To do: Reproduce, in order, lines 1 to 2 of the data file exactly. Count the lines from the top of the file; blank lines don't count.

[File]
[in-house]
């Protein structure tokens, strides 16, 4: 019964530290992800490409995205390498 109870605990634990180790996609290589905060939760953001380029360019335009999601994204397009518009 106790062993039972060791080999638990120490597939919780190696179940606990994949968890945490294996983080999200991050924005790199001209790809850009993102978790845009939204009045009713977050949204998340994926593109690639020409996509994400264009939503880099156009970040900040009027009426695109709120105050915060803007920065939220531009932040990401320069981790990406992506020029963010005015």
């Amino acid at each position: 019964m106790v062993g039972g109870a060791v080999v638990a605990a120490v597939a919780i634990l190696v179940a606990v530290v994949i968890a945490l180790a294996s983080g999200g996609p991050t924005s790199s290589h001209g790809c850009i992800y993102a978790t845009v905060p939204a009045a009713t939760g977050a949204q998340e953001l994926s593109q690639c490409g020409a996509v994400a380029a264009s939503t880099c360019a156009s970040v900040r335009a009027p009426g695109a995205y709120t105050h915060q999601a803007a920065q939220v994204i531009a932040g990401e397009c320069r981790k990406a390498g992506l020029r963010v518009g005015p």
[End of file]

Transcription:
[in-house]
């Protein structure tokens, strides 16, 4: 019964530290992800490409995205390498 109870605990634990180790996609290589905060939760953001380029360019335009999601994204397009518009 106790062993039972060791080999638990120490597939919780190696179940606990994949968890945490294996983080999200991050924005790199001209790809850009993102978790845009939204009045009713977050949204998340994926593109690639020409996509994400264009939503880099156009970040900040009027009426695109709120105050915060803007920065939220531009932040990401320069981790990406992506020029963010005015």